On November 28, 1999 the Sunday Times then reported that the British government had placed a gagging order on the paper prohibiting publication of further information from an alleged former member of the Force Research Unit, the undercover army unit which helped plan Pat Finucane's murder. This Sunday Times article can be accessed here.
A statement on the appointment of John Stevens to investigate the murder of Pat Finucane
On November 21, 1999 the Sunday Times newspaper claimed that a secret unit of the British Army set fire to the offices of the Stevens Inquiry in 1990. That inquiry, led by senior British police officer John Stevens, was set up to investigate allegations of collusion between members of the security forces and loyalist paramilitaries. According to the article the burglary and burning of the offices was caried out in order to delay the investigation which was to lead to the arrest of British Army agent Brian Nelson. Nelson was later shown to have played a central role in the murder of Pat Finucane. The Sunday Times article can be accessed here.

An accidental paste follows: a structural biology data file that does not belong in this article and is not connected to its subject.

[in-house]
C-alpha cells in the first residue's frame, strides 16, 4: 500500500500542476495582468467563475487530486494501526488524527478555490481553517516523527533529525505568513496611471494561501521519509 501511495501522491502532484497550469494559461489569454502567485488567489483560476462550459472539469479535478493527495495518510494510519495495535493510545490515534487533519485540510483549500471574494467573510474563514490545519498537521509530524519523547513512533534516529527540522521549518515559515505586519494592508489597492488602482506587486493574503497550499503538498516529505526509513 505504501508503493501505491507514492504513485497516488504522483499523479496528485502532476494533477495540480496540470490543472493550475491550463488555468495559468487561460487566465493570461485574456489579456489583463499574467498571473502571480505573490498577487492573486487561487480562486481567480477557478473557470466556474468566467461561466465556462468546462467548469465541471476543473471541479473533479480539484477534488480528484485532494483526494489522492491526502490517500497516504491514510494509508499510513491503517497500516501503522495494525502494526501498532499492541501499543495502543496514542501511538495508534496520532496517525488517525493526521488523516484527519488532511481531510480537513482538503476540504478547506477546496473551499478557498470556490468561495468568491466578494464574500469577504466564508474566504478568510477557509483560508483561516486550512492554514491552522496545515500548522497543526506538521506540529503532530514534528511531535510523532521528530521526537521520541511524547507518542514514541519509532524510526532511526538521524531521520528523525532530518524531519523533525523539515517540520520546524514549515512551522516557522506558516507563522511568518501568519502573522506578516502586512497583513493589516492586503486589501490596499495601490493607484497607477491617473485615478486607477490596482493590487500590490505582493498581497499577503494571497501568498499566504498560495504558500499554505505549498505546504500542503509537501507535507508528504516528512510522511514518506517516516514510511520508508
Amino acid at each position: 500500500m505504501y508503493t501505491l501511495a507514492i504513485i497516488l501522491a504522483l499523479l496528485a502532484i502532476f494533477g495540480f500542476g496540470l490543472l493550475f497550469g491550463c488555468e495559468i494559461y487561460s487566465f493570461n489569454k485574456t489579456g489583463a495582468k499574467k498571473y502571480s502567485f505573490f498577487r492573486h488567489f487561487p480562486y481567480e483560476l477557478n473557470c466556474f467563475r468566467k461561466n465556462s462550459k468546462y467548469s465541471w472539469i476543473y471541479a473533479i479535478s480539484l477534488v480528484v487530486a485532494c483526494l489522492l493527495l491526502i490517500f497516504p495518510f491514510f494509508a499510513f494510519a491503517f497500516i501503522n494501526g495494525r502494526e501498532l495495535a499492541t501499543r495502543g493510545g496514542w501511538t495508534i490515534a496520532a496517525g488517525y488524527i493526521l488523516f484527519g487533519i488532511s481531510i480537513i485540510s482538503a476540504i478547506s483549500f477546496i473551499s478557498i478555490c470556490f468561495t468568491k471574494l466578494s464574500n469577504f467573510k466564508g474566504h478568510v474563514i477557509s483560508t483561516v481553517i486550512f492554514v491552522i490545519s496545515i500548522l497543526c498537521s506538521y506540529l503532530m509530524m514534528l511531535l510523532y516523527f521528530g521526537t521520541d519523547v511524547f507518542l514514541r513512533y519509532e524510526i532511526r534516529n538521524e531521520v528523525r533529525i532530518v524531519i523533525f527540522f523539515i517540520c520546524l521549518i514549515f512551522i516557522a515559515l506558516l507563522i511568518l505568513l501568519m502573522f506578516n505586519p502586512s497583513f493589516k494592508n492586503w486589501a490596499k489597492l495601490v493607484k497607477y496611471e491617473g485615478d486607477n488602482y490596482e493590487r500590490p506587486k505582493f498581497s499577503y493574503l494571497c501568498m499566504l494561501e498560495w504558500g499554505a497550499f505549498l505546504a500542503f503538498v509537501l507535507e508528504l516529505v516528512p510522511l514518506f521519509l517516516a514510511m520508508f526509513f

Considerable controversy surrounds the decision of the Stevens Inquiry into Pat Finucane's murder to prosecute a journalist who revealed startling new information on the case in the Sunday Tribune newspaper. Following a court hearing on Monday August 24 1999 the journalist remained adamant that he would not hand his original notes over to the Stevens team. The original Sunday Tribune article can be accessed along with an opinion piece on the case from media expert Roy Greenslade.
Update - Wednesday, 27 October 1999 - The High Court in Belfast overturned a lower court's order requiring journalist Ed Maloney to hand over his interview notes with William Stobie. The original ruling was quashed on the grounds that the RUC had failed to demonstrate that Maloney's notes would have an impact on the inquiry into the murder of Pat Finucane.